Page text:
In human beings there usually are four pulmonary veins, two left and two right, draining into the left atrium. Pulmonary veins are not known to have directional valves in humans or other mammals. Under normal conditions, the pressure at a site in the pulmonary veins is, with a phase shift dependent on the distance from the left atrium, essentially the same as the pressure in the left atrium. Thus, protection, or partitioning, of the pulmonary veins from the high systolic pressure of the contracting left ventricle is the same as the protection of the left atrium, and is dependent upon proper function of the mitral valve.

The mitral valve may become regurgitant due to damage or malfunction of the valve leaflets, the annulus, the chordae tendinae, or the papillary muscles, or because of dilatation of the left ventricle. When mitral valve function is compromised, partitioning of the left ventricle during systole from the left atrium, and therefore from the pulmonary veins, becomes impaired. As a result, relatively high left ventricular systolic pressure is transmitted, with a phase shift, into the pulmonary veins, often producing marked elevation of the mean pulmonary venous pressure, which can lead to pulmonary edema and congestive heart failure (“CHF”).

CHF is a major cause of cardiovascular morbidity and mortality, affecting tens of millions of patients worldwide. Current treatment of chronic CHF often relies on life-long medical therapy. CHF is a complex syndrome of various etiologies associated, in some patients, with abnormally high pulmonary venous pressures at rest and/or in conjunction with physical, emotional or metabolic stress. Whenever possible, CHF largely due to mitral regurgitation is treated with surgical replacement of the mitral valve with a prosthetic valve. In a substantial number of patients, surgical valve replacement is not possible, or is associated with an unacceptably high risk of morbidity and/or mortality.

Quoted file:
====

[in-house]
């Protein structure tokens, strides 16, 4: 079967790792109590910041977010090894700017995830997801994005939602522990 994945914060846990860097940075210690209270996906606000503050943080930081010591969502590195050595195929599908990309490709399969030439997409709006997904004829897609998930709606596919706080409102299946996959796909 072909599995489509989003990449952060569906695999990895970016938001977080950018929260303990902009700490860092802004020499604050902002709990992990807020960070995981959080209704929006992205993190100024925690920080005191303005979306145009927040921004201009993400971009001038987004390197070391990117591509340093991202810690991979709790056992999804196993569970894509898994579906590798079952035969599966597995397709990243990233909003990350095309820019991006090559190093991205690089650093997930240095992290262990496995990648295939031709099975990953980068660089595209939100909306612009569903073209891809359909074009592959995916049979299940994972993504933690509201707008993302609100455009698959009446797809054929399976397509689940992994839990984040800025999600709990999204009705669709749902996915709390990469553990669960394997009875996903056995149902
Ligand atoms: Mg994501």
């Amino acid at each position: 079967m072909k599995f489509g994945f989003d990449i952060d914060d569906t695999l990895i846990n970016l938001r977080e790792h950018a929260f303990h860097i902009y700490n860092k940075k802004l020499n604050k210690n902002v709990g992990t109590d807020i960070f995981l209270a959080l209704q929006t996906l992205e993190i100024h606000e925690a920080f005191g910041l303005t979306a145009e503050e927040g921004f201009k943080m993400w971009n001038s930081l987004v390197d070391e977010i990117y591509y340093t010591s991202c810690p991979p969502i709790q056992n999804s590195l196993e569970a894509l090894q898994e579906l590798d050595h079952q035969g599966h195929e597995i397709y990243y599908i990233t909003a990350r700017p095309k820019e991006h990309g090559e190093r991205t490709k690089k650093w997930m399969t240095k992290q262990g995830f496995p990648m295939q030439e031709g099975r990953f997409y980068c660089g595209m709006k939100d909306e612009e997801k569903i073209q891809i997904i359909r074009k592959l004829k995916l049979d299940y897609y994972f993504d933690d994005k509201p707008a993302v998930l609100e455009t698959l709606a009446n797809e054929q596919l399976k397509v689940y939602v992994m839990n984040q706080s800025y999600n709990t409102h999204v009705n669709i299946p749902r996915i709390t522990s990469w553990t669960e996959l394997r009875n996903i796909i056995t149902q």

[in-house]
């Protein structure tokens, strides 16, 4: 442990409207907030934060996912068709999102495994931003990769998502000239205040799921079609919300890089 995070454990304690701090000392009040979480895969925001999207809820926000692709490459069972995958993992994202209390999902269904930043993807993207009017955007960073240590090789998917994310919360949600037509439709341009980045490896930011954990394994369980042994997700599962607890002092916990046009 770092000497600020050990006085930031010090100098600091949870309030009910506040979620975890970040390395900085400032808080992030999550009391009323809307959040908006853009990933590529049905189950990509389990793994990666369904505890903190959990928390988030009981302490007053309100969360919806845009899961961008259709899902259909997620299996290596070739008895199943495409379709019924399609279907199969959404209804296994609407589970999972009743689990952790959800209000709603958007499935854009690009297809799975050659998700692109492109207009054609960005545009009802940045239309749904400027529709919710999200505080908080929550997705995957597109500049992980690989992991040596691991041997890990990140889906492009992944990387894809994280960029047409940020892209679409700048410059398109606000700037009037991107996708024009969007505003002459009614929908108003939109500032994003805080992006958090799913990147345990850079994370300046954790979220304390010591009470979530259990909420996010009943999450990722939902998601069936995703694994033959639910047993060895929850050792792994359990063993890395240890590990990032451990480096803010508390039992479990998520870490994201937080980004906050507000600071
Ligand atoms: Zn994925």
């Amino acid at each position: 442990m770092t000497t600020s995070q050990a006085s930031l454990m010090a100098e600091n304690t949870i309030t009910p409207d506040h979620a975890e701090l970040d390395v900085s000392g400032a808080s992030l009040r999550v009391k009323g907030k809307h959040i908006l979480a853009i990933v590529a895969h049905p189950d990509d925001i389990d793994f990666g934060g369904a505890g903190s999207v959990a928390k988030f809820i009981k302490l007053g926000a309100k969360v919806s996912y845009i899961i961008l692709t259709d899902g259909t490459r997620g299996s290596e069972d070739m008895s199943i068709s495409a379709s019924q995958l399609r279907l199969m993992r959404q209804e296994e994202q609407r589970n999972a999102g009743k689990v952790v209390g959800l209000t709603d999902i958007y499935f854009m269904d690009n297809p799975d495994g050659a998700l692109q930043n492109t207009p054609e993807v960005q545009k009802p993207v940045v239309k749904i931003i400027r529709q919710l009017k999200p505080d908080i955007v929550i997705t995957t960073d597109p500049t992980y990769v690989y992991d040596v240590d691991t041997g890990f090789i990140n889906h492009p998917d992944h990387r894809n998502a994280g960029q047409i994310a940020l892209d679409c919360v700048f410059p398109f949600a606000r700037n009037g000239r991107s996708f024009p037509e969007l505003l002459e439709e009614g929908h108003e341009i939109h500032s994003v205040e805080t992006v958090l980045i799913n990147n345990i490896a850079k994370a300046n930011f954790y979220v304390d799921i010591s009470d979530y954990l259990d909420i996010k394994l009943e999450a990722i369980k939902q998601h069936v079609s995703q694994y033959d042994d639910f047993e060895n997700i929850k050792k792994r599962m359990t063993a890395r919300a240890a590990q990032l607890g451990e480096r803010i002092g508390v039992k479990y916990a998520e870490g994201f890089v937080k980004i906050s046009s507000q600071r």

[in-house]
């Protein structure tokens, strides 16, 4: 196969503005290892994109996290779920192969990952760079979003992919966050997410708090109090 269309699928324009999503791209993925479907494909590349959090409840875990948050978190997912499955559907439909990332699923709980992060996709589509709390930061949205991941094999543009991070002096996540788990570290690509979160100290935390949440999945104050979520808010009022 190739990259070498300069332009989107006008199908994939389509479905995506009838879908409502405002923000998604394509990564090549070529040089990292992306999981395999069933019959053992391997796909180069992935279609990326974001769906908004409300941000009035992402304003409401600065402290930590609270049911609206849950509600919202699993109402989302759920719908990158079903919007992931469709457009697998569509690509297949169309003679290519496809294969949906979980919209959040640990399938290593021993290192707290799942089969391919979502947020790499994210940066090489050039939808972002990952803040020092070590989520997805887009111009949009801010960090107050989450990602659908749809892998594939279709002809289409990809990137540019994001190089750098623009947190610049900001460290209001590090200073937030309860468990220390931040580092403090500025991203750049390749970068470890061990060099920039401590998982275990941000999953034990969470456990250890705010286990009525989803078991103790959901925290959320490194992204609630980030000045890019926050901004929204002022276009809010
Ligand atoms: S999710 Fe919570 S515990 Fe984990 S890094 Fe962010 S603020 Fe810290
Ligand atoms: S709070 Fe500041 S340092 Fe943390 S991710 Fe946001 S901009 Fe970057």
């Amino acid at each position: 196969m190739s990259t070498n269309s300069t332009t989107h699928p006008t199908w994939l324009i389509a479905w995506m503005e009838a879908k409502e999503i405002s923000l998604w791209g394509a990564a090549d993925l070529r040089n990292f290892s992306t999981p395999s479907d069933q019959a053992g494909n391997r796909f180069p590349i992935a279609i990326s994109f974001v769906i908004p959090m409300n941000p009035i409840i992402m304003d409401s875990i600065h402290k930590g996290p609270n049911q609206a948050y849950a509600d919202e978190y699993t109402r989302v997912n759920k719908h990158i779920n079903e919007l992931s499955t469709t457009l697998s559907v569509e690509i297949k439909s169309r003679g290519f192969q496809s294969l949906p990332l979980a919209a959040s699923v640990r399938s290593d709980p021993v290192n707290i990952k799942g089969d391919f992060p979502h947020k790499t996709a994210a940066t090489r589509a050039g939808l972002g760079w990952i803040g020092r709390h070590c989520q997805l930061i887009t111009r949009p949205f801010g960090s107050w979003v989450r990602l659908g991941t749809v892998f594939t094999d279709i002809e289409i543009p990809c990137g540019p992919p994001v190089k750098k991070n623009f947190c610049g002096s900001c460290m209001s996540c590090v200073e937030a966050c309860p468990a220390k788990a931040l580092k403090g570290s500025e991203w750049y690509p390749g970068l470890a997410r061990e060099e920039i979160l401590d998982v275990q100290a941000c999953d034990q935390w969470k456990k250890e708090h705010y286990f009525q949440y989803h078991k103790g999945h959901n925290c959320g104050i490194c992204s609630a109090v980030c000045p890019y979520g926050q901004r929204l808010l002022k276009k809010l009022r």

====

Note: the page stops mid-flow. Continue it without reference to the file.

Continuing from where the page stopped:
In certain patients the left ventricle may become non-compliant, or stiff, due to a variety of conditions such as, but not limited to, ischemic heart disease, hypertension, aortic stenosis, diabetes mellitus or aging. In other patients, the mitral valve becomes narrowed or stenotic and fails to open properly during diastole. Transfer of blood into a non-compliant left ventricle or across a stenotic mitral valve during diastole can only be effected when the left atrial, and therefore pulmonary venous, diastolic pressure is markedly elevated. In such patients, signs and symptoms of CHF may develop due to markedly elevated diastolic and mean pressure in the left atrium which is transmitted to the pulmonary veins. To date, CHF due to diastolic left ventricular dysfunction can only be treated with medications, with variable efficacy. Mitral stenosis can be relieved in most patients by surgical or balloon commissurotomy or with mitral valve replacement.

SUMMARY OF THE INVENTION

The present invention generally relates to a novel strategy for treatment of disorders associated with elevated pulmonary venous pressure involving implanting, in a subject, one or more endoprosthesis (“valve”), preferably in or at the ostia of a pulmonary vein(s).

It is an object of this invention to provide for methods and devices which lower mean pulmonary venous pressure, and thereby treat conditions such as congestive heart failure (“CHF”), by creating an effective unidirectional partitioning between the left atrium and one or more of the four pulmonary veins. The present invention provides for expandable as well as fixed-dimension prosthetic valves for implantation in or at the pulmonary veins of appropriately selected patients with existing, impending or probable CHF.